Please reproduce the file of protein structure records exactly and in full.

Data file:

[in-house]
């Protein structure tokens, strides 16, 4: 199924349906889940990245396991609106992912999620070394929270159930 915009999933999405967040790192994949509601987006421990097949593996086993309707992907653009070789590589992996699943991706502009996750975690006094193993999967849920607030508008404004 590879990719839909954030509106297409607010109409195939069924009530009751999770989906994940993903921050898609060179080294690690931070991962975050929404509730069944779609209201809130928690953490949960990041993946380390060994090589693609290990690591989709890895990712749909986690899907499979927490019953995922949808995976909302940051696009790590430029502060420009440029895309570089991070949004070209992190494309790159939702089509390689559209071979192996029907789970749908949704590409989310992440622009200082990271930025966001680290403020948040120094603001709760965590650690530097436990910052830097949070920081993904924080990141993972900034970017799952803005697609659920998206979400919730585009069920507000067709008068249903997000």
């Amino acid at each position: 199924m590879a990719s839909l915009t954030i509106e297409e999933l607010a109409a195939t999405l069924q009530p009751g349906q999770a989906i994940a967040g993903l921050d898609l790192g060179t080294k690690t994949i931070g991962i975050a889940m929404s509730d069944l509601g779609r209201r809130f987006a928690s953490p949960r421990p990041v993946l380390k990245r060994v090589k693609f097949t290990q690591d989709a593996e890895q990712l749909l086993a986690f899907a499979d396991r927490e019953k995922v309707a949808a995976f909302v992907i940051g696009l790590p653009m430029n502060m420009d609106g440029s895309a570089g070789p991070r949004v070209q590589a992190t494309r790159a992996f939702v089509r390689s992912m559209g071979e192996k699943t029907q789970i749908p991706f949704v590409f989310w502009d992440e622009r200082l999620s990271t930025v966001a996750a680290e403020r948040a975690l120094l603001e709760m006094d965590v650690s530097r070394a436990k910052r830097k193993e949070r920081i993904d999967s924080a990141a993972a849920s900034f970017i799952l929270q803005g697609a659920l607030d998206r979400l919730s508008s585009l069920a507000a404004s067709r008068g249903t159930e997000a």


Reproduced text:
[in-house]
């Protein structure tokens, strides 16, 4: 199924349906889940990245396991609106992912999620070394929270159930 915009999933999405967040790192994949509601987006421990097949593996086993309707992907653009070789590589992996699943991706502009996750975690006094193993999967849920607030508008404004 590879990719839909954030509106297409607010109409195939069924009530009751999770989906994940993903921050898609060179080294690690931070991962975050929404509730069944779609209201809130928690953490949960990041993946380390060994090589693609290990690591989709890895990712749909986690899907499979927490019953995922949808995976909302940051696009790590430029502060420009440029895309570089991070949004070209992190494309790159939702089509390689559209071979192996029907789970749908949704590409989310992440622009200082990271930025966001680290403020948040120094603001709760965590650690530097436990910052830097949070920081993904924080990141993972900034970017799952803005697609659920998206979400919730585009069920507000067709008068249903997000």
């Amino acid at each position: 199924m590879a990719s839909l915009t954030i509106e297409e999933l607010a109409a195939t999405l069924q009530p009751g349906q999770a989906i994940a967040g993903l921050d898609l790192g060179t080294k690690t994949i931070g991962i975050a889940m929404s509730d069944l509601g779609r209201r809130f987006a928690s953490p949960r421990p990041v993946l380390k990245r060994v090589k693609f097949t290990q690591d989709a593996e890895q990712l749909l086993a986690f899907a499979d396991r927490e019953k995922v309707a949808a995976f909302v992907i940051g696009l790590p653009m430029n502060m420009d609106g440029s895309a570089g070789p991070r949004v070209q590589a992190t494309r790159a992996f939702v089509r390689s992912m559209g071979e192996k699943t029907q789970i749908p991706f949704v590409f989310w502009d992440e622009r200082l999620s990271t930025v966001a996750a680290e403020r948040a975690l120094l603001e709760m006094d965590v650690s530097r070394a436990k910052r830097k193993e949070r920081i993904d999967s924080a990141a993972a849920s900034f970017i799952l929270q803005g697609a659920l607030d998206r979400l919730s508008s585009l069920a507000a404004s067709r008068g249903t159930e997000a």